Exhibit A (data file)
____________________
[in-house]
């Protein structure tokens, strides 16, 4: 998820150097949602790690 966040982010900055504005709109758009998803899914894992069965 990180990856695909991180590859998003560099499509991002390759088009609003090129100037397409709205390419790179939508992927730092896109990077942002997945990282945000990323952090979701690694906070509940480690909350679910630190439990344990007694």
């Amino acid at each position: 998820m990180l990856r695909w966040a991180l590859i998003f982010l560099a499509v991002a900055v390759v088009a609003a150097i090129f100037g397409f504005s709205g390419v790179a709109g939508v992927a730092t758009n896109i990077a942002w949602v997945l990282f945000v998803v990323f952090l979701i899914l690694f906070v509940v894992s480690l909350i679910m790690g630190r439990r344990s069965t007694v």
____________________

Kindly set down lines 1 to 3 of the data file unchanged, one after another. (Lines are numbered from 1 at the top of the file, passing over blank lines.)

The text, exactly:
[in-house]
């Protein structure tokens, strides 16, 4: 998820150097949602790690 966040982010900055504005709109758009998803899914894992069965 990180990856695909991180590859998003560099499509991002390759088009609003090129100037397409709205390419790179939508992927730092896109990077942002997945990282945000990323952090979701690694906070509940480690909350679910630190439990344990007694």
């Amino acid at each position: 998820m990180l990856r695909w966040a991180l590859i998003f982010l560099a499509v991002a900055v390759v088009a609003a150097i090129f100037g397409f504005s709205g390419v790179a709109g939508v992927a730092t758009n896109i990077a942002w949602v997945l990282f945000v998803v990323f952090l979701i899914l690694f906070v509940v894992s480690l909350i679910m790690g630190r439990r344990s069965t007694v």